….. That was only the first big announcement of the week. The second is that Adam Carolla and Dennis Miller are doing a podcast together. Just once a week and they’ve only done two so far, but it is the best radio that I’ve heard in about 13 years.
Adam and Dennis – as they call themselves, in that order – are two of my top five in radio and they’re doing a show together. It’s not an AM radio show with all of the structure and focus that it demands. It’s a rambling podcast of about an hour and they just talk about shit and then it’s over. And it’s great.
Two nights in a row I couldn’t sleep, the radio anxiety and general fear winning once again, so I listened to their first podcast on Friday morning and then the new second one just a few hours ago. They didn’t lull me back to sleep, which I very much would have welcomed and allowed. Their first two podcasts do, however, fill me once again with a sense that radio can be perfect.
Other people’s radio hasn’t made me feel this way in 13 years. Sure, our own radio, with the amazing cast of callers and the often-sad things that play out live, fills me with a sense sometimes that local radio is fun and real and should very much occupy the pedestal upon which I place it.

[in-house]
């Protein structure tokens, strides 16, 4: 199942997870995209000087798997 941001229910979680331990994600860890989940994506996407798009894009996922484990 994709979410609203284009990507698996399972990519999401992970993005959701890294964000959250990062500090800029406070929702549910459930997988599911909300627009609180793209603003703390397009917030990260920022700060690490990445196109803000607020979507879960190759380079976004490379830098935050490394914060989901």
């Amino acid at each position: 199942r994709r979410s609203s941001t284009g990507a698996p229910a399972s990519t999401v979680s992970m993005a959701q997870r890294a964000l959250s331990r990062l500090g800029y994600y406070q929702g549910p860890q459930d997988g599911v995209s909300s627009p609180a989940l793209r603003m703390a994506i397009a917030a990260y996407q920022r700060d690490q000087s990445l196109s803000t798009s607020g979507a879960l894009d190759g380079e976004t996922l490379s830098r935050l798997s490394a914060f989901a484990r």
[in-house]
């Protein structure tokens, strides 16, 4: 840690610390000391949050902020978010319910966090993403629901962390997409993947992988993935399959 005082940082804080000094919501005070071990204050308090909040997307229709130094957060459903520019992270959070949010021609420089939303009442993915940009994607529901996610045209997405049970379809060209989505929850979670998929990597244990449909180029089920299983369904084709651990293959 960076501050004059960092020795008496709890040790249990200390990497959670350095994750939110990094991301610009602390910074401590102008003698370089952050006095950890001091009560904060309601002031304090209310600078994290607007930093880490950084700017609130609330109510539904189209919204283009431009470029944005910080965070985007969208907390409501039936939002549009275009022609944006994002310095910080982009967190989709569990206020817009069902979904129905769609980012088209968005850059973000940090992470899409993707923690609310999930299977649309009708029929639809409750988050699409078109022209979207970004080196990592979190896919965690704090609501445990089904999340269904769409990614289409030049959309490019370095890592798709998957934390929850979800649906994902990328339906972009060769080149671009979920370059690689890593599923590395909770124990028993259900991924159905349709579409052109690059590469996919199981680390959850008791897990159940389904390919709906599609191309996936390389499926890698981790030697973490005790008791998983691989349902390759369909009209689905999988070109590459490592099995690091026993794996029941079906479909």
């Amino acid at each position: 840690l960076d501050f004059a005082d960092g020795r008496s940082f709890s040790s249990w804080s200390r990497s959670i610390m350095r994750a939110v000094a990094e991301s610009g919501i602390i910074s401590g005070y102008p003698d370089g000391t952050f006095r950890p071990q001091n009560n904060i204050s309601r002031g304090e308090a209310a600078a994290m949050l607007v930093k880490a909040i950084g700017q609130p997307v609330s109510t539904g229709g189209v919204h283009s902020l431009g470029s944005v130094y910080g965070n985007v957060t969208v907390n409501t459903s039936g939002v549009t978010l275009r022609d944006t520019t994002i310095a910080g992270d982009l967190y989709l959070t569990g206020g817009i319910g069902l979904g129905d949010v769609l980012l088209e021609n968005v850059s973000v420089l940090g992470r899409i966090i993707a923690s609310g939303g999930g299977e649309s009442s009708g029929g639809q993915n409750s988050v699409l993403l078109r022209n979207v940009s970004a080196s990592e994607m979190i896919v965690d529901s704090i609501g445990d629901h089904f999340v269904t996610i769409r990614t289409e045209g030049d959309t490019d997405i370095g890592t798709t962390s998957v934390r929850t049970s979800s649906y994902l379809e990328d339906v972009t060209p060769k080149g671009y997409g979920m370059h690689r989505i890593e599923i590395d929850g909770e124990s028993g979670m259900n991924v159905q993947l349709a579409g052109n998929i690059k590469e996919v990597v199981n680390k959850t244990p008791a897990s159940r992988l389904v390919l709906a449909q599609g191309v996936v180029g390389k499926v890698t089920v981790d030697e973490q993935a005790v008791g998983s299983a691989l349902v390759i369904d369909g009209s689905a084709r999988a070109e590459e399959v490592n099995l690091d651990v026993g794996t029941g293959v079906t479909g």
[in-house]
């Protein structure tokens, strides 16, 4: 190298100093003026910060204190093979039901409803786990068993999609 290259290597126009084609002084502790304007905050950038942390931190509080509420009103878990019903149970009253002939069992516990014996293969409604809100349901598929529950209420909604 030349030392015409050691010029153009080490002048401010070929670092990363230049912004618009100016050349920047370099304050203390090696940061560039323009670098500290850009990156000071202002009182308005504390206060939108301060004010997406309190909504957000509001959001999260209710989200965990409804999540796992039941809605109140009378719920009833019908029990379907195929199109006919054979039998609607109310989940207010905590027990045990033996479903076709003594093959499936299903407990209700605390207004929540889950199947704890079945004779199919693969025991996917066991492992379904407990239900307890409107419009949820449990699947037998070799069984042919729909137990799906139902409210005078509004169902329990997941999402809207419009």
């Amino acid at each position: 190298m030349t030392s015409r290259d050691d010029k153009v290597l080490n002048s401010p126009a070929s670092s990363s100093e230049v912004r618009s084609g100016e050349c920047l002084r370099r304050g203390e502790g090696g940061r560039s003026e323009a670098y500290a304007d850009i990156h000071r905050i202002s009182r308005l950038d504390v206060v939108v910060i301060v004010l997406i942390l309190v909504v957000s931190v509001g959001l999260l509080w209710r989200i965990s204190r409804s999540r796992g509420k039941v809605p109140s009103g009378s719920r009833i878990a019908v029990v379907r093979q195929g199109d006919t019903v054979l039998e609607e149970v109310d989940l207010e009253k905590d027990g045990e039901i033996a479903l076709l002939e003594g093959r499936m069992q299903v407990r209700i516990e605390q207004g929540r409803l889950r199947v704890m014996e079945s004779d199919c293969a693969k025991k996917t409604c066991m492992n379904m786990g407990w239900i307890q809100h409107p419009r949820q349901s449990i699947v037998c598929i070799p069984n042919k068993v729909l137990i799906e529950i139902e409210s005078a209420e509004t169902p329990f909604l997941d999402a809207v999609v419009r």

But as for other people’s radio… I haven’t been stopped in my tracks by its beauty in about 13 years, and I know exactly when and where that was.
It was at the Arts Center in Munster. Chris Morrow of Mercantile Bank paid like 50 grand to bring Roe Conn and Garry Meyer down to the theater to do their afternoon show. Roe and Garry and newsman Jim Johns sat at the front of the stage, with the lights dimmed except for where they sat. They talked into standup microphones. Behind them was a live band, which was in the darkness mostly except for when they played live bumpers in and out of breaks.
Yes, the stage and lighting and background colors and the setup of the simple table in front all worked. But that wasn’t even it. It was Roe Conn and Garry Meyer talking together. Roe is good. And Garry is good. But together they became great. I walked out of the Arts Center with a sense that anything is possible, and that’s always a powerful feeling.
… So there, in one week two pretty big announcements in my life.
The move, which will take effect by July 2, brings to a close nearly 150 years of barking and jostling over the price of grains, oil and interest rates.
“The time has finally come,” said Leo Melamed, chairman emeritus at CME… It’s a historic moment, but one that I think was always out there and was going to happen.”
I suppose there’s guys I know who still work in the pits. I went to an “Occupy LaSalle Street” rally to cover it a few years ago and ran traders leaving the Board of Trade building. The two I knew and spoke with seemed sad, kind of like Maloney did on the radio on Thursday.
The protesters? They seemed happy.
Anyways, as for the beginning of Adam and Dennis. It may not last long, kind of like Roe and Garry went their separate ways not too long after I saw them together 13 or so years ago... but it might be just enough to again motivate me to buy another radio station. I hope not. Because podcasting’s the future, baby. Podcasting’s the future.